Daily market snapshot

Published June 25, 2024
 Woman on couch looking at laptop

Tuesday, 6/25/2024 a.m.

  • Equities start the day mixed – After a generally mixed session on Monday, the TSX is trading lower on Tuesday in response to the latest consumer price data, while U.S. stocks are little changed in early Tuesday trading. Cyclical and defensive areas outperformed yesterday, but leadership today is coming from a rebound in technology, a rather common theme in 2024. NVIDIA, which briefly became the largest market-cap company in the world last week, has fallen more than 15% from that peak, weighing on market performance in recent days. That said, enthusiasm around AI has been a powerful driver of market gains over the last several months, with the Nasdaq up 17% and the S&P 500 rising more than 14% year-to-date, while the TSX has logged a more tepid 4% increase. Looking across markets, global equities are largely trading lower on the day, while commodities are seeing modest moves, with gold flat and oil prices down a bit at just above $80 per barrel. Bonds are slightly lower, with the 10-year Government of Canada bond yield moving up toward 3.4%, spurred by a hotter-than-expected inflation report this morning. *
  • Sector check shows shifting leadership – The case for sector diversification remains strong, as leaders and laggards have rotated amid the progressing outlook for economic growth and central-bank policy moves. Year-to-date, the best performers are technology (+26%), communication services (+25%), utilities, financials and energy (each up roughly 11%). This reflects the significant momentum behind the AI trend while also demonstrating a broadening of leadership into both cyclical and defensive sectors, consistent with our view coming into the year that gains would widen beyond just mega-cap tech (the "Magnificent 7"). Performance over the last month reflects a shift in the macroeconomic landscape, as data have shown some emerging softness, notably in consumer activity. Over the last month, a pullback in tech has narrowed its lead, with real estate, consumer discretionary, communication services and health care also making up the best sector performers. Cyclicals, like financials and industrials, have lagged a bit in June as markets adjust to the prospects of slower economic growth. Nevertheless, equity markets continue to perform well of late, as the signs of moderating consumer demand also bring the prospects of slowing inflation and support for an upcoming Fed rate cut, and potentially further rate cuts from the Bank of Canada.  **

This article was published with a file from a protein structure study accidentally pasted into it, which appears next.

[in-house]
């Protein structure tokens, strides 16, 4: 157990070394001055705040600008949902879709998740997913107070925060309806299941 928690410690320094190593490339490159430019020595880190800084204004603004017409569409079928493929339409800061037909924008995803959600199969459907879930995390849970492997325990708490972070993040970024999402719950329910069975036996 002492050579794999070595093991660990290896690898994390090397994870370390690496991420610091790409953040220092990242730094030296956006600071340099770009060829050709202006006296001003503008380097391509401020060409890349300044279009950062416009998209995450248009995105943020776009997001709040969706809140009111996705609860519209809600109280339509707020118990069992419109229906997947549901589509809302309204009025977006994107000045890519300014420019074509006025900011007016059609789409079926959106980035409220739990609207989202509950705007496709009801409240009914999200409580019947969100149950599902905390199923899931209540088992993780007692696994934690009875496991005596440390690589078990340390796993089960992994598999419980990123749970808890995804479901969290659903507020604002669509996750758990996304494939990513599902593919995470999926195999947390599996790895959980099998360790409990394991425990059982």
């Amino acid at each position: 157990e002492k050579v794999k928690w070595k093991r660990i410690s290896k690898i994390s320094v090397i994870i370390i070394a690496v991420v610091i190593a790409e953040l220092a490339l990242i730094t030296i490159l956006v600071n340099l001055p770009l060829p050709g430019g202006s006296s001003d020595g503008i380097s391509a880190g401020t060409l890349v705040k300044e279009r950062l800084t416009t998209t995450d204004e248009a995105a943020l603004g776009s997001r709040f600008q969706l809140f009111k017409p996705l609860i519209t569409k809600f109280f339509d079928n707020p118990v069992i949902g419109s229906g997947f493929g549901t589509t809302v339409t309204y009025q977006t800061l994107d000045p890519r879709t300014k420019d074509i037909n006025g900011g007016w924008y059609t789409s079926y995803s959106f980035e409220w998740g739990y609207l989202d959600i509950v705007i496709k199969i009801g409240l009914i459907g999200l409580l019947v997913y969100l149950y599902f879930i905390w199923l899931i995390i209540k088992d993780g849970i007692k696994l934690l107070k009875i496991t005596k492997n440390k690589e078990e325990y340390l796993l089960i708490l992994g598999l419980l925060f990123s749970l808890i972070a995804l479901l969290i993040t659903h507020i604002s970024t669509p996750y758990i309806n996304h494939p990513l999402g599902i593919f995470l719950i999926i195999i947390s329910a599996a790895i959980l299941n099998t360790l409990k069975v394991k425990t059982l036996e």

• May inflation comes in hotter than anticipated – Consumer prices rose 0.3% in May versus April, a larger-than-expected increase in the seasonally adjusted measure that pushed the annual rate of inflation up to 2.9%, compared with a consensus expectation of 2.5% and the prior month's reading of 2.7%. Upward pressure came from areas like travel services, food and rent. The first is likely to subside as seasonal factors progress, but the last is likely to prove to be a challenge, as overall shelter prices have been a persistent factor for overall inflation, and as mortgage interest costs will remain a pain point. The upshot is that this CPI reading complicates the Bank of Canada's job in terms of orchestrating further rate cuts in the coming months. We don't think this dramatically changes the broader path, as we anticipate the BoC will seek to lower its policy rate over the coming year. However, we do think this makes the case for the BoC to pause in July, as cutting rates again without confirmation that this is more of a one-off CPI hiccup would appear out of sync with the central bank's inflation mandate. Additional inflation readings that show CPI remains in a downtrend would likely be the catalyst for additional rate cuts from the BoC this year.

Craig Fehr, CFA
Investment Strategy

*FactSet ** FactSet, S&P 500 GICs level 1 sector total returns.

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